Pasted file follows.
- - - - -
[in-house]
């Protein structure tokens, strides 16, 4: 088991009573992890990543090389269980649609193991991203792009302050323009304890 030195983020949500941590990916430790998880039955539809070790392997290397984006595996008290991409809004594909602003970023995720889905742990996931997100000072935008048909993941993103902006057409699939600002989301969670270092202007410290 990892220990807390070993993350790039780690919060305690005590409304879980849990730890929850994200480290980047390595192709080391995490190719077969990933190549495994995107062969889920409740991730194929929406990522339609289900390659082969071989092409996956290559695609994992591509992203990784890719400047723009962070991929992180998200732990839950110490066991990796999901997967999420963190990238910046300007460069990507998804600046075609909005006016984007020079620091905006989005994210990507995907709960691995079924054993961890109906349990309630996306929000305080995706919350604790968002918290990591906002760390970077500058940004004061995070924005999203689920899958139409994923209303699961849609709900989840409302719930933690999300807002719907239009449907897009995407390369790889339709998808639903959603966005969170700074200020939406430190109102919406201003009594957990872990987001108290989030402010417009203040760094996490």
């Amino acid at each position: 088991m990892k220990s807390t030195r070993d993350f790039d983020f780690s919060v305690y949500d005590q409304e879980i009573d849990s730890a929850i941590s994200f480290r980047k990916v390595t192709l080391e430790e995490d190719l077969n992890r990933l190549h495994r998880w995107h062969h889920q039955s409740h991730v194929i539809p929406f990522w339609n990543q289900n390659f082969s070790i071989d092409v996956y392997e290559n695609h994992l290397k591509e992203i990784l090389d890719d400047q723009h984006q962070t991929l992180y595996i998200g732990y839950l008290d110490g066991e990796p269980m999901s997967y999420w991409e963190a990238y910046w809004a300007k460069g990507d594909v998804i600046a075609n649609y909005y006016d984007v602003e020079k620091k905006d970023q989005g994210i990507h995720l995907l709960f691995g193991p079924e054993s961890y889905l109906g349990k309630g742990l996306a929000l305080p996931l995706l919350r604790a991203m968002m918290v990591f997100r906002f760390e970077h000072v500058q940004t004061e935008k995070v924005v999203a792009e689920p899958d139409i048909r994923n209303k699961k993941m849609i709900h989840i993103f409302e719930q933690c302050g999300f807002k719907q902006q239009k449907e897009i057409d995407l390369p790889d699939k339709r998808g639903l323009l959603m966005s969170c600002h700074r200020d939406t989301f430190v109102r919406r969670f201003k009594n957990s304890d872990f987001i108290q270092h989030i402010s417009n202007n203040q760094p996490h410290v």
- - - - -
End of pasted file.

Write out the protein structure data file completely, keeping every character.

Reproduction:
[in-house]
């Protein structure tokens, strides 16, 4: 088991009573992890990543090389269980649609193991991203792009302050323009304890 030195983020949500941590990916430790998880039955539809070790392997290397984006595996008290991409809004594909602003970023995720889905742990996931997100000072935008048909993941993103902006057409699939600002989301969670270092202007410290 990892220990807390070993993350790039780690919060305690005590409304879980849990730890929850994200480290980047390595192709080391995490190719077969990933190549495994995107062969889920409740991730194929929406990522339609289900390659082969071989092409996956290559695609994992591509992203990784890719400047723009962070991929992180998200732990839950110490066991990796999901997967999420963190990238910046300007460069990507998804600046075609909005006016984007020079620091905006989005994210990507995907709960691995079924054993961890109906349990309630996306929000305080995706919350604790968002918290990591906002760390970077500058940004004061995070924005999203689920899958139409994923209303699961849609709900989840409302719930933690999300807002719907239009449907897009995407390369790889339709998808639903959603966005969170700074200020939406430190109102919406201003009594957990872990987001108290989030402010417009203040760094996490």
């Amino acid at each position: 088991m990892k220990s807390t030195r070993d993350f790039d983020f780690s919060v305690y949500d005590q409304e879980i009573d849990s730890a929850i941590s994200f480290r980047k990916v390595t192709l080391e430790e995490d190719l077969n992890r990933l190549h495994r998880w995107h062969h889920q039955s409740h991730v194929i539809p929406f990522w339609n990543q289900n390659f082969s070790i071989d092409v996956y392997e290559n695609h994992l290397k591509e992203i990784l090389d890719d400047q723009h984006q962070t991929l992180y595996i998200g732990y839950l008290d110490g066991e990796p269980m999901s997967y999420w991409e963190a990238y910046w809004a300007k460069g990507d594909v998804i600046a075609n649609y909005y006016d984007v602003e020079k620091k905006d970023q989005g994210i990507h995720l995907l709960f691995g193991p079924e054993s961890y889905l109906g349990k309630g742990l996306a929000l305080p996931l995706l919350r604790a991203m968002m918290v990591f997100r906002f760390e970077h000072v500058q940004t004061e935008k995070v924005v999203a792009e689920p899958d139409i048909r994923n209303k699961k993941m849609i709900h989840i993103f409302e719930q933690c302050g999300f807002k719907q902006q239009k449907e897009i057409d995407l390369p790889d699939k339709r998808g639903l323009l959603m966005s969170c600002h700074r200020d939406t989301f430190v109102r919406r969670f201003k009594n957990s304890d872990f987001i108290q270092h989030i402010s417009n202007n203040q760094p996490h410290v």